Simple yet elegant

Low-cost options for decorating your Thanksgiving table

November 19, 2005|By KNIGHT RIDDER/TRIBUNE

You've agreed -- or been elected -- to host Thanksgiving dinner. Now it's only days away and you realize you might not have everything you need. Don't panic: Setting a fine holiday table doesn't have to break the bank.

With a little creative thinking, even the most ill-equipped hosts can work with what they have, fill in gaps with low-cost options, and end up with a table they can be proud of.

The table: Instead of crowding a too-small table with food for family-style dining, set up a buffet. Any table will seem much larger when it's not full of serving dishes. "I always prefer a buffet," says Steve Poses, whose Frog Commissary Catering Co. has been behind some of Philadelphia's swankiest parties for almost 30 years. "Passing all that food gets difficult for people."

The seating: Two feet is the ideal measure per place setting and chair, Poses says, but you can get away with as little as 18 inches. ("They are all friends and family, and this is just a meal," he says.)

Improvise for chairs if you don't have enough. A small bench can be a perfect seat for two. Stools can also fill in as space-saving seats. If you've got mismatched chairs, try creating simple fabric "jackets" for the chair backs. Find a cotton fabric you like at a discount fabric store, cut or tear it into the proper-size pieces, then iron the raw edges under. Straight-pin them together to completely jacket the chair backs. As an added touch: Find simple, inexpensive seat cushions at a home design store like Ikea and make the chair seats match, too.

The tabletop: Ikea also carries inexpensive white dinner and dessert plates (50 cents to $2 each) that can fill out your existing service. There are also clear glass bowls (50 cents each) if there's a soup course on the menu, and it and Target also can help with inexpensive stemware and other glasses.

But you don't need to buy brand-new dishes, says Danny Seo, an expert on eco-conscious style. He recommends a trip to the thrift store.

"It's mind-blowing to go to the Salvation Army and see how much tableware is donated," Seo says. "You can get amazing stacks of vintage plates inexpensively. They don't have to match either, as long as you have the same color. Or, if you want to go very mismatched, make it colorful. If you don't like them afterward, you can donate them back."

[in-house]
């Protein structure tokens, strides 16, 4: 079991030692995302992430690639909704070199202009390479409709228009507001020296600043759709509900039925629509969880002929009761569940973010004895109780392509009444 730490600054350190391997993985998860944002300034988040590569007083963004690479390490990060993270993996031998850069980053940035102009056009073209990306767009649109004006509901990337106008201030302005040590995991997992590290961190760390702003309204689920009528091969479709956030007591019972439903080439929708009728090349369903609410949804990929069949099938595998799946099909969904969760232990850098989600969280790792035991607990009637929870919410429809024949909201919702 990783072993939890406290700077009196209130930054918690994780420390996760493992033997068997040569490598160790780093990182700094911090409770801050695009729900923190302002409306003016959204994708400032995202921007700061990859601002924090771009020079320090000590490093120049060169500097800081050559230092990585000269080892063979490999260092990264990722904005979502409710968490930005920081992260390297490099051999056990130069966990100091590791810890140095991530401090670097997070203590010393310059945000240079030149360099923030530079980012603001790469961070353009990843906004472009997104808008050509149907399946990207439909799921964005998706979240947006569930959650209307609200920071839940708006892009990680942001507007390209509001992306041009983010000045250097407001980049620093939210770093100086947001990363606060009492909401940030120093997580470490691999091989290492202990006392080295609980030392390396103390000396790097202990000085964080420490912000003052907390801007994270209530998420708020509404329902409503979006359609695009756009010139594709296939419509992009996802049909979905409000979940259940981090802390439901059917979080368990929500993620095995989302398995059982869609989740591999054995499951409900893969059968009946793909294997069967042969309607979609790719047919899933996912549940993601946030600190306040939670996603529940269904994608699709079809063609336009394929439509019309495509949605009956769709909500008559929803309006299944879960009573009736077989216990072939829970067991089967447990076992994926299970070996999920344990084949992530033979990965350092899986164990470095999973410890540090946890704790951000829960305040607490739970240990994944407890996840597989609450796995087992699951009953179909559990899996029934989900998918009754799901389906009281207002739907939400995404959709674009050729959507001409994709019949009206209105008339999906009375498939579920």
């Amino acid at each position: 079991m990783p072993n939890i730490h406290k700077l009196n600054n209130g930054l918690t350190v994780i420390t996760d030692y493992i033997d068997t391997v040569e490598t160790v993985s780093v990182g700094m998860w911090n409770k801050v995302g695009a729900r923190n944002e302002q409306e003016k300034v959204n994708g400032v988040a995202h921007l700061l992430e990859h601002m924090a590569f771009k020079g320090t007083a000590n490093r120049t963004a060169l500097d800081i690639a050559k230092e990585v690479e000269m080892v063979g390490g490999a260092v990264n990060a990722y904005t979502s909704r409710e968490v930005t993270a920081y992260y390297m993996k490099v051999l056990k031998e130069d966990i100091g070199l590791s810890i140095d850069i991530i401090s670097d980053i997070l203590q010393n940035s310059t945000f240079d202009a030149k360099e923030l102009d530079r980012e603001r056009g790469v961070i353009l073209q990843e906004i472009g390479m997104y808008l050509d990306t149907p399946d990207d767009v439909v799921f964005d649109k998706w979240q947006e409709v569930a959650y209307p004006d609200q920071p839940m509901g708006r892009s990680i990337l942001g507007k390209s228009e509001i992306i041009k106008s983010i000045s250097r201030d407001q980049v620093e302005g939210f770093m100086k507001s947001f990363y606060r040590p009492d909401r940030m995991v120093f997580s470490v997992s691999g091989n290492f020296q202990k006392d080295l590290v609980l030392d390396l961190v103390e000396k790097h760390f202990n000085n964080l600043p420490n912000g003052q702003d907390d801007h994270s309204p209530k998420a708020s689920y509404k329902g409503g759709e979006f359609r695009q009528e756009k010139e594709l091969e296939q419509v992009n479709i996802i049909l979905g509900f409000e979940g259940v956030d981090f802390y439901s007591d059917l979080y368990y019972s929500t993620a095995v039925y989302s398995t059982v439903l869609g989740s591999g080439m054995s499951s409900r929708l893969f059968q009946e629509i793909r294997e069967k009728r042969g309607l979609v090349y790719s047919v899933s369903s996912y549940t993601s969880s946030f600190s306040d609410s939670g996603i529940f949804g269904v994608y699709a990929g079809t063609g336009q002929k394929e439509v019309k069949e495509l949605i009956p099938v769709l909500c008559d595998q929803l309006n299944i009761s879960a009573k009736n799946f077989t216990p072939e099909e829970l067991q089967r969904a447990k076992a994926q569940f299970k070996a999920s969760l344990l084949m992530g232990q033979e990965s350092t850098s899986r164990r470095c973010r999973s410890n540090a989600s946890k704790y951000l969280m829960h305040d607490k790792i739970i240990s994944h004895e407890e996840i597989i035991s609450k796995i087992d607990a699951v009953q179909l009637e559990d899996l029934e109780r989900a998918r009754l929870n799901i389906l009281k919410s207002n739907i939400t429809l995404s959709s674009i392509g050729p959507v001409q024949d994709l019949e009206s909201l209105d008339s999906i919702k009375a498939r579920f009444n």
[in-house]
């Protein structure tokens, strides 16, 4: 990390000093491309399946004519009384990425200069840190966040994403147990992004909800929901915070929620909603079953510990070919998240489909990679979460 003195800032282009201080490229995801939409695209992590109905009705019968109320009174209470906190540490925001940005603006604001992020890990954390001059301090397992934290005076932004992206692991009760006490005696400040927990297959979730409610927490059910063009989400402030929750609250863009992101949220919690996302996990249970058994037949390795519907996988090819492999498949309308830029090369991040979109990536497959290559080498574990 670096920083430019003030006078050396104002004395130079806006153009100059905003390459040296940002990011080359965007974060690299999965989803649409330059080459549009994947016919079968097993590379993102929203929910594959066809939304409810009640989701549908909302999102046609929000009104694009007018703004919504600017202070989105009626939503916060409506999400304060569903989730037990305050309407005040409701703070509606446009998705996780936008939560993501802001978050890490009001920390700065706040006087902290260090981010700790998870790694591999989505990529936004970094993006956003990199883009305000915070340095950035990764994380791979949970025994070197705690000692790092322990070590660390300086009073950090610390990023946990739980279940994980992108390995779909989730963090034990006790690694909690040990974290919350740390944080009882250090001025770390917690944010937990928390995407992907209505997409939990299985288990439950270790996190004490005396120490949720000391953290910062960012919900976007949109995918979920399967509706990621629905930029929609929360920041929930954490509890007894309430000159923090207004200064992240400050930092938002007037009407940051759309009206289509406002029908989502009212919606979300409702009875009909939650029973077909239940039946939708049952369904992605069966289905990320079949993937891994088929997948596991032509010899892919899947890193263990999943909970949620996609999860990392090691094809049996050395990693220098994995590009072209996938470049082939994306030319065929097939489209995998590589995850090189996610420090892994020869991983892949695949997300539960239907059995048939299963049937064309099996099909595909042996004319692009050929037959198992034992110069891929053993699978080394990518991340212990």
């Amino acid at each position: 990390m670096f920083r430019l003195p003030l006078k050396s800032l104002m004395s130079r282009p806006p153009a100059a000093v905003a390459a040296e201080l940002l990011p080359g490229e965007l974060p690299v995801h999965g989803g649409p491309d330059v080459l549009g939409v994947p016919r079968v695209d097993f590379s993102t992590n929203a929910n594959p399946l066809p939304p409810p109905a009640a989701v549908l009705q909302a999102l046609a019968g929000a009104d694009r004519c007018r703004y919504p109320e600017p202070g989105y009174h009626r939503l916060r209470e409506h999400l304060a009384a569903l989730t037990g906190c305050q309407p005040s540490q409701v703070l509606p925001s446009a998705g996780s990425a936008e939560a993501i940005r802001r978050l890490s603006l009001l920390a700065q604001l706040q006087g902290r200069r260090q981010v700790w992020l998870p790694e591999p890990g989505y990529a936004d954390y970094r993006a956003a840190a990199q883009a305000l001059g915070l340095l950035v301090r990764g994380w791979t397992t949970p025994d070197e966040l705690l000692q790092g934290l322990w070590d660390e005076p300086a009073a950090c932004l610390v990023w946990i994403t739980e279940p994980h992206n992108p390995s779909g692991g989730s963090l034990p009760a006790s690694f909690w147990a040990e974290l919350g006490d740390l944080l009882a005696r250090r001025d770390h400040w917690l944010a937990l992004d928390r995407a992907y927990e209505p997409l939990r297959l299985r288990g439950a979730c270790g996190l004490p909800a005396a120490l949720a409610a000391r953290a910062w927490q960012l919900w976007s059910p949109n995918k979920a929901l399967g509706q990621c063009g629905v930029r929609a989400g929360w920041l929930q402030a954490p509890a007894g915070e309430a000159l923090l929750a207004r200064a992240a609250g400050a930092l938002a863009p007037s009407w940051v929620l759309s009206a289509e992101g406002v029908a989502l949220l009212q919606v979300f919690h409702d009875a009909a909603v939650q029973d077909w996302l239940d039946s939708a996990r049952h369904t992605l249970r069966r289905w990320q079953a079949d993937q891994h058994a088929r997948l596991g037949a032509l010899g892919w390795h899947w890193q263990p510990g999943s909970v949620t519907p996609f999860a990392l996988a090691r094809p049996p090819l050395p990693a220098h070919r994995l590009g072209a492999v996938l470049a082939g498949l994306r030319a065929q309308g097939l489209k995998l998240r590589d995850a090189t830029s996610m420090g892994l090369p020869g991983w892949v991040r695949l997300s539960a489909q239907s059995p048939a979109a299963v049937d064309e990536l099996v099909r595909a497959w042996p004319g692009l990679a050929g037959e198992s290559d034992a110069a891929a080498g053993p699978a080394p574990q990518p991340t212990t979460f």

For tablecloth and napkins, Seo suggests thinking multifunctionally.

"Flat sheets are great as tablecloths, and they come in wonderful colors. For napkins, buy bandannas at an army-navy store. They are cheap, washable, and they come in a million different colors now."

Optionally, at stores like Linens-N-Things, you can find a rich gold tablecloth ($9.99) and deep pumpkin napkins ($9.99 for four). Or, try a dollar store. Our shopper found a half-dozen dishcloths in a woven jacquard pattern of autumn leaves and interlocking squares, in gorgeous tones of green, pumpkin and brown to use as table runners, laid end-to-end over the gold cloth.

Other touches

For place cards, cut up index cards, tape them together to make tents and glue on fake autumn leaves ($3.50 for a 9-inch garland at A.C. Moore).

Fill an oval platter with fruit, mini-pumpkins and decorative gourds for a centerpiece. Find two small vases and fill them with branches of rosemary.

For mood lighting, try pillar candles set on ceramic coasters, and a sprinkling of votives in sparkling glass holders.

You might end up spending $150 to put together a Thanksgiving table you can be proud of. But you could probably also do it for less and still be just fine.

"It's all about your attitude," Poses says. "Entertaining is an act of love. You want people to feel welcome. You want your table to reflect a level of thoughtfulness and care."

Feeling ill-prepared for the Thanksgiving hordes? Here are more ways to make the holiday more stylish at your place.

Seating

Short on dining chairs? Arrange cushions around the coffee table and turn it over to the kids you've invited, suggests Janice Simonsen, design spokeswoman for Ikea. "If you give them a separate area, they'll love that."

You could also stock up on folding chairs. Ikea has several affordable plastic-seat models in a range of colors, including "Nick" ($9.99) and "Jeff" ($7.99). "Terje" ($12.99) comes in pale wood with a slat seat.

Eco-lifestyle guru Danny Seo, whose show Simply Green With Danny Seo just started on Sirius satellite radio, suggests buying those nylon-sling camping chairs with aluminum frames.

"Everyone has them, and they're the right size to accommodate an inexpensive fabric slipcover," he says. Even better: When the weather warms up, you can bring the chairs to a picnic.

Table decor

"For styling, just look in your own backyard," says Steve Poses, who heads Frog Commissary Catering. "Colored leaves, branches, evergreens. It's easy and cheap, and it's a reflection of you."

Greens such as herbs can take the place of flowers in vases. For place cards, attach name tags to mini-pumpkins, pears or pomegranates, or write names with a metallic marker on vibrantly colored leaves. (You can preserve that color by soaking the leaves ahead of time in a solution of two parts water and one part glycerin for two days.)

To simply press leaves, gather them a week ahead of time, then put them between sheets of wax paper in a telephone book. Scatter them atop a solid-color tablecloth for wonderful patterns.

Finally, think candles. "If you are trying to do things inexpensively, the more candles the better," Poses says. "They create a wonderful mood."

Knight Ridder/Tribune

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